Normal 24 year olds in Kenya are up to a lot! A majority are busy hustling in the back streets of Nairobi, Nyeri, Nakuru, oh hell from wherever corner of the country they might be. Some are in the deepest of panya-routes in the informal settlements like Kibera trying to make at least 70 bob per day so they can afford to have a decent ugali & mboga meal in pursuit of kusukuma wiki! Some are in universities and colleges, trying to excel in their studies so they can literally hit the tarmac road in search for jobs and with it a secure future as the society has defined the circle of life. Some rather lucky or hardworking lot have white collar jobs, at least with that they are able to earn some decent salary to sustain expenditures, needs and allow some entertainment here and there. There is however another group that’s engulfed in societal evils like drug abuse, indulgence in criminal activities, sexual and reproductive health complications, from HIV infections, maternal deaths, FGM to STD’s vulnerability.
24 year old Samuel Wanjiru came first. Not only in the world of marathons but in the world of 20 year olds among many in Kenya. How many Kenyans in their 20’s have broken such world records and with that managed to become instant heroes/ billionaires? Let’s not forget with it demands strenuous activity, diligence and discipline. It’s definitely not a walk in the park, on the contrary I hear it’s months of training in the high altitudes of Eldoret among other undisclosed locations in the world.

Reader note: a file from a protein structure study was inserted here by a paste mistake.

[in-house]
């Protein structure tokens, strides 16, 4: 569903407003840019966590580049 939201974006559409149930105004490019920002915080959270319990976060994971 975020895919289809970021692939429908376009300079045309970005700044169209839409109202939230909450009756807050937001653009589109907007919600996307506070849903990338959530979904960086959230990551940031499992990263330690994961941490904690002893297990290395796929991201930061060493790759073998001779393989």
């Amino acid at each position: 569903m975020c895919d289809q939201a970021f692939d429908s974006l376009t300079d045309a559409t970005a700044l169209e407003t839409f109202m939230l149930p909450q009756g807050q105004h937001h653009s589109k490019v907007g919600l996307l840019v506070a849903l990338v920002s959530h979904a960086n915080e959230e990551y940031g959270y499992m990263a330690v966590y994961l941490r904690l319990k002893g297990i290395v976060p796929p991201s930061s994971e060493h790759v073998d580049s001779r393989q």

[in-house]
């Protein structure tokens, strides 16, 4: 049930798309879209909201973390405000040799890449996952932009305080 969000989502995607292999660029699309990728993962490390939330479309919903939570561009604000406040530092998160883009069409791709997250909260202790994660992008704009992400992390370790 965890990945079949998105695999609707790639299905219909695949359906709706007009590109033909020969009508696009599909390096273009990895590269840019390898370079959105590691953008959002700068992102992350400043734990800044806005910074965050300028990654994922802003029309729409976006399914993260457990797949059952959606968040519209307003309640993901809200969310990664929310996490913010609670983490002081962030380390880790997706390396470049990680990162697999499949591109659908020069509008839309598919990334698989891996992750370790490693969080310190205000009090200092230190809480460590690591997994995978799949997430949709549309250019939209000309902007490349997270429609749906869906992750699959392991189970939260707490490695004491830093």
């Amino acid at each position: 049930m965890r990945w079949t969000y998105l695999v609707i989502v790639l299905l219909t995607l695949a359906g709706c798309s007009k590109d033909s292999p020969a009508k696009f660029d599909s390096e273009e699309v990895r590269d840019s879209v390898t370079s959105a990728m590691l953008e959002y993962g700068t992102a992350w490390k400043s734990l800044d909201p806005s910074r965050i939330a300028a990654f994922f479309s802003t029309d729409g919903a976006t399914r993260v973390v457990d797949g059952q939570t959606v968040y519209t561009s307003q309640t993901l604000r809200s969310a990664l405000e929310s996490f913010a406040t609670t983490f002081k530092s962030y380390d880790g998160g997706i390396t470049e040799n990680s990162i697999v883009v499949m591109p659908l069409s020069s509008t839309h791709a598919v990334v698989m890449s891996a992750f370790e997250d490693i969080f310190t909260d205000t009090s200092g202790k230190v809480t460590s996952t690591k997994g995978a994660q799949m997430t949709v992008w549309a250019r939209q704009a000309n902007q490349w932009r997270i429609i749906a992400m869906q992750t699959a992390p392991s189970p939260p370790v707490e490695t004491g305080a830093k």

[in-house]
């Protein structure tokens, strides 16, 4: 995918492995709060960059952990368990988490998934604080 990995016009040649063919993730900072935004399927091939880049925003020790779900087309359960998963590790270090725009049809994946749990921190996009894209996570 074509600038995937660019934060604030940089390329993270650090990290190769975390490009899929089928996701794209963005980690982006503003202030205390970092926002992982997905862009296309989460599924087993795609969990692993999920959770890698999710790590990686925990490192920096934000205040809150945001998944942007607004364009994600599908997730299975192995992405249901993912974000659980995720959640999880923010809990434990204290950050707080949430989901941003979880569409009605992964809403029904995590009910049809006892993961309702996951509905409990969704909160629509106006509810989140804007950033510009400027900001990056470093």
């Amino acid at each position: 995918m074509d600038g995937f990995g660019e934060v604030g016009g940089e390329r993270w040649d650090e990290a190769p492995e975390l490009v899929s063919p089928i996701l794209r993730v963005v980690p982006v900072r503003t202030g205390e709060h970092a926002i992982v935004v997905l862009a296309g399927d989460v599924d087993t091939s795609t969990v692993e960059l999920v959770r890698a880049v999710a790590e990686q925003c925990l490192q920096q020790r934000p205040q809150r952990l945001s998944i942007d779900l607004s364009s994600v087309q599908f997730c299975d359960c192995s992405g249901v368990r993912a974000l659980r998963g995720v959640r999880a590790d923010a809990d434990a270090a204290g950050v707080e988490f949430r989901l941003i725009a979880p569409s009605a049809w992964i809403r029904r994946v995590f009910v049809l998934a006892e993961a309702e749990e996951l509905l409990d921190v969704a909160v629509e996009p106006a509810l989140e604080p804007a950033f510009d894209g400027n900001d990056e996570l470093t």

From a distance Samuel’s seemed like the perfect picture story. A record-breaking talented good-looking young man, billions of money in the bank, a hero’s welcome well stocked with Mursik (traditional Kalenjin brewed milk) on arrival at the JKIA airport, a bunch of pretty litu girls showering him with bouquets of rose flowers, well arranged in between lilies and carnations (even though he might have not noticed the mix), a wife by his side, the traditional skin Kalenjin regalia with a bow and arrow, just to mention a few. Back in Nyahururu were his big cars, palatial home with servants. Why can’t I have my own servant? LOL! What else would you need if you were Samuel Wanjiru? I don’t think I would need anything, eeeer ok other than a private DJ to throw parties in my BIGASS house, well I would also hire a few males swtrippers for the weekly ladies hen nights…. Mhhh…
Some say that money can’t buy love, while others rival that saying; those who have it must know where to shop. Did you ever sit and think about it, it might have been the case that where to shop was metaphorical… It was obvious that paradise was troubled in December 2010 when Samuel was arrested and detained in Nyahururu police station for allegedly threatening his wife and servant’s life and procession of an illegal firearm. Why would he have a rifle? If you ask me, I think he was paranoid, I wonder why. That gun procession was a red flag! I think that at that time, he should have sort some psychiatric help ASAP! I am certain that he would have been more than able to pay Dr. Frank Njenga anything.